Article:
Moving Up the Urban Food Chain

With all this talk of composting, why don’t we move up the food-chain a bit and talk about all the things that happen to food before it ends up in your compost bin?  Food gathering in this country is complex, to say the least, and I suppose it would be safe to say that the majority of the food gathering that goes on in this country happens via the supermarket following a food chain that looks a lot like this charming yet disturbing flow chart created by Rahul Kamath:

Crazy, right?  But even if one tries to minimize dependence on this model by limiting grocery store shopping in lieu of Community Supported Agriculture and Farmer’s markets, it can’t be totally avoided. We live in Manhattan.  It’s an island.  Everything in our kitchen had to be brought here one way or another (see nos. 3, 5, 7, and 9 on the diagram).  That is, unless we were to grow it right in our proverbial “back yard”.  So, what would it take to support our family of four locally?  Well, according to The Remote Gardener, about 2 acres!

Now, we don’t even have 2 square feet of outdoor space, let alone 2 acres, so renegade survivalism is out of the question.  If you live in a city, you are inevitably dependent on a larger system to provide you with food. The question is: does it have to be the system in the diagram above?  What are the alternatives?  Is it possible to grow enough food right here in the five boroughs to support a population of 8 million?  That, of course, remains to be seen, but the answer is sure to lie in some combination of rooftop gardens and vertical farms, as in the idea described by Dickson Despommier in this video:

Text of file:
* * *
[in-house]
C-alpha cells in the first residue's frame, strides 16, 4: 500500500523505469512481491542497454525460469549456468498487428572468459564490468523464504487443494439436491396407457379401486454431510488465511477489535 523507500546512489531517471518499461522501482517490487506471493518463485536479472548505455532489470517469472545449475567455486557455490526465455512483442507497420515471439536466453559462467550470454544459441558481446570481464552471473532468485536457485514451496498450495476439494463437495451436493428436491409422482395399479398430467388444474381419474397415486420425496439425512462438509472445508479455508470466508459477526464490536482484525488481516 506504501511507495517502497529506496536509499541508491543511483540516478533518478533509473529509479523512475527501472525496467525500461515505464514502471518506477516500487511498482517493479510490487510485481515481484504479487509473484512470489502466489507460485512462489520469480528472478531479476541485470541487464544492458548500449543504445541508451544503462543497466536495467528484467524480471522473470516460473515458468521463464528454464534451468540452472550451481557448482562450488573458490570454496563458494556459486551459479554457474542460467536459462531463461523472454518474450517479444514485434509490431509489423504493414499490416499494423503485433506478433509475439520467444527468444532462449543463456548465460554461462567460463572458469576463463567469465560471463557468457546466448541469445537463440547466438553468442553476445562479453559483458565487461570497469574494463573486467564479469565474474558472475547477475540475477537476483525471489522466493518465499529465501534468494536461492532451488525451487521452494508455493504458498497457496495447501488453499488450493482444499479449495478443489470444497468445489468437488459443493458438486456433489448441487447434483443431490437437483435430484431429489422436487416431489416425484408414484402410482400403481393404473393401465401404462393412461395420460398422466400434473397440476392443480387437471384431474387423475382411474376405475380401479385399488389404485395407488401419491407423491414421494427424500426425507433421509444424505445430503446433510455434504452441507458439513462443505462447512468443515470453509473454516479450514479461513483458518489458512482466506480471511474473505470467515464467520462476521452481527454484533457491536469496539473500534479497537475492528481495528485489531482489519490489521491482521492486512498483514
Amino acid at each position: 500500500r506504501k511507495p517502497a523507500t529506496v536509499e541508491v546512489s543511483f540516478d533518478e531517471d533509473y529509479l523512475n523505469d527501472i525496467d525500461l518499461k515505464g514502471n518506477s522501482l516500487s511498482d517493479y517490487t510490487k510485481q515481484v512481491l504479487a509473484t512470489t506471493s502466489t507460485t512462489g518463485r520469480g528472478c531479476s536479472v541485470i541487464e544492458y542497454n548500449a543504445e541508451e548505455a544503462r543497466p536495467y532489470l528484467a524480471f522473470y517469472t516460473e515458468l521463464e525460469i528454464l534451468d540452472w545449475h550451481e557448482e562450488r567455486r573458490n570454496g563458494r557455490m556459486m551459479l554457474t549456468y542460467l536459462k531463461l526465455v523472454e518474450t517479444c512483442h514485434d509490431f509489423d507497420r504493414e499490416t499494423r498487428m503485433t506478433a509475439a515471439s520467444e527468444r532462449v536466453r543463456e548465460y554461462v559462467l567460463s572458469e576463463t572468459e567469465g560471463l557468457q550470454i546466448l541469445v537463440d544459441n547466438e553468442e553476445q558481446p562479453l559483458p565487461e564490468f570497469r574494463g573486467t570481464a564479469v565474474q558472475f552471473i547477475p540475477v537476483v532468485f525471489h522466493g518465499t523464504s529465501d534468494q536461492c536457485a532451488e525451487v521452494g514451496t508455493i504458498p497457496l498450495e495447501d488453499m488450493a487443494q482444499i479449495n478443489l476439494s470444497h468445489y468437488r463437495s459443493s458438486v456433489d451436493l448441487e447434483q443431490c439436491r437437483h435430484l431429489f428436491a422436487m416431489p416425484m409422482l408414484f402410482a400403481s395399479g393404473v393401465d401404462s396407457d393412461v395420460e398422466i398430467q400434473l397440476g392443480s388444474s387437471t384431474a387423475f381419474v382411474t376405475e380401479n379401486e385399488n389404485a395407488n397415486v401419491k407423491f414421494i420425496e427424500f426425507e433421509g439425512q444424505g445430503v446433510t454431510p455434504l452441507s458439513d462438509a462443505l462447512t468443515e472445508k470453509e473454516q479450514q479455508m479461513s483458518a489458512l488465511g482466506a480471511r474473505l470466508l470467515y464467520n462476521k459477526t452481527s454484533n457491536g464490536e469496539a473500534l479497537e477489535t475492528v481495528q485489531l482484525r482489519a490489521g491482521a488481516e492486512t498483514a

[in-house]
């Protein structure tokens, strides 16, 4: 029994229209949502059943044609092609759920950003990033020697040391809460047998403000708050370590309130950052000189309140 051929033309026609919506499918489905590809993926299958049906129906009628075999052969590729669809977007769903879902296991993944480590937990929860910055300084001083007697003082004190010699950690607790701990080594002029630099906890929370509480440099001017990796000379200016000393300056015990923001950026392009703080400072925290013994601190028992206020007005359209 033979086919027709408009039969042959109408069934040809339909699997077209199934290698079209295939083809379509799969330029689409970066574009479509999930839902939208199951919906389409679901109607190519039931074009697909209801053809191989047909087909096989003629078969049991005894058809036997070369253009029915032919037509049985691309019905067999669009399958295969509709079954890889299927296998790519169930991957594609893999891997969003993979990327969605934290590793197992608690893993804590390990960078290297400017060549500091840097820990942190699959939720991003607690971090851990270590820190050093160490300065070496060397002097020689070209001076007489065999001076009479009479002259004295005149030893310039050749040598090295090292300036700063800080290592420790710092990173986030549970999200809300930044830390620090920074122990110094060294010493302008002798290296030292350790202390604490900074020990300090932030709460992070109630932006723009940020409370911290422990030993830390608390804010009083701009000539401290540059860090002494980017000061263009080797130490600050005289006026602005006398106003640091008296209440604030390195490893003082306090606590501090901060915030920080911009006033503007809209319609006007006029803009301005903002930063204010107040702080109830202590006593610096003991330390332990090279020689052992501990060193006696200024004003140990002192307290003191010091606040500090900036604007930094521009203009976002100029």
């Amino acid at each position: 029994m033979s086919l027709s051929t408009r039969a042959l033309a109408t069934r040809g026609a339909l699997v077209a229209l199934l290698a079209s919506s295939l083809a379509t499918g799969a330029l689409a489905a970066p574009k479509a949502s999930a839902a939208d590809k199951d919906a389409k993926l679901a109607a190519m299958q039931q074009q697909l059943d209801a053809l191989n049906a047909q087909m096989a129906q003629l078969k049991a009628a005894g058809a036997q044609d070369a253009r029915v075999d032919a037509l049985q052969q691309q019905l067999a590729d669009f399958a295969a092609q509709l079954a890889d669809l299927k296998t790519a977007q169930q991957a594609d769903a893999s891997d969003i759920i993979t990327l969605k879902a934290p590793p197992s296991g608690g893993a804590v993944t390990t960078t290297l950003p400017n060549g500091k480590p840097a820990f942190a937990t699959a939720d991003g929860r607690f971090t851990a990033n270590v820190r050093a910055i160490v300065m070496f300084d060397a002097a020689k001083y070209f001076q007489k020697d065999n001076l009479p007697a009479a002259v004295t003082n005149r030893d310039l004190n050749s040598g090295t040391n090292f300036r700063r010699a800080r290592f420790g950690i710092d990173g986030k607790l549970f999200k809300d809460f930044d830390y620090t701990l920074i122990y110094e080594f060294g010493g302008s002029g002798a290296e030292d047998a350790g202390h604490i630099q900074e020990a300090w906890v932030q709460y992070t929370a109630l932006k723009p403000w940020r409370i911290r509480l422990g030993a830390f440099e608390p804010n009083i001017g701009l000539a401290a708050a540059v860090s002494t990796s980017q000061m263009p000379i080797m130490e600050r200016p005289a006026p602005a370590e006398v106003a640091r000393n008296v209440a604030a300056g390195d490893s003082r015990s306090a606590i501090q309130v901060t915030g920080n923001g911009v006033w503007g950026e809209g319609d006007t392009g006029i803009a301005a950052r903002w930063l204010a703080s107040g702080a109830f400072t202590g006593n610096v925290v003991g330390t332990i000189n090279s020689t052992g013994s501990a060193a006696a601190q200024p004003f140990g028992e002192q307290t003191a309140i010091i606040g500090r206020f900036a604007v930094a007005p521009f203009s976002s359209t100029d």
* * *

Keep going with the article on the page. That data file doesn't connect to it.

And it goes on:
Of course, Despommier’s vertical farm is still theoretical and has its detractors, but it is an extremely compelling idea and you can see designs for what the buildings would look like here.  Wouldn’t NYC be that much more gorgeous if it was sprinkled with giant greenhouses?  What better way to put to use all of those crazy glass highrises in Manhattan and Brooklyn built during the recent real estate boom, many of which now appear to be vacant. Would it be possible to build a “mixed use” building that both houses people and feeds them?

The Living Skyscraper designed by Blake Kurasek

While vertical farms are visionary, a number of actual working rooftop farms have sprouted up (sorry!) in Brooklyn and Queens. While there aren’t nearly enough to feed 8 million people, developments in the past few years have been inspiring.  Here are a few of the biggest:

  • Eagle Street Rooftop Farm is a non-profit organization that runs a 6.000 square foot farm in Greenpoint Brooklyn that was designed and installed by Goode Green and is run by founding farmers, Annie Novak and Ben Flanner.  It is run by interns and volunteers and hosts a number of community educational programs. It’s produce supplies a CSA, area restaurants, and a local farmer’s market.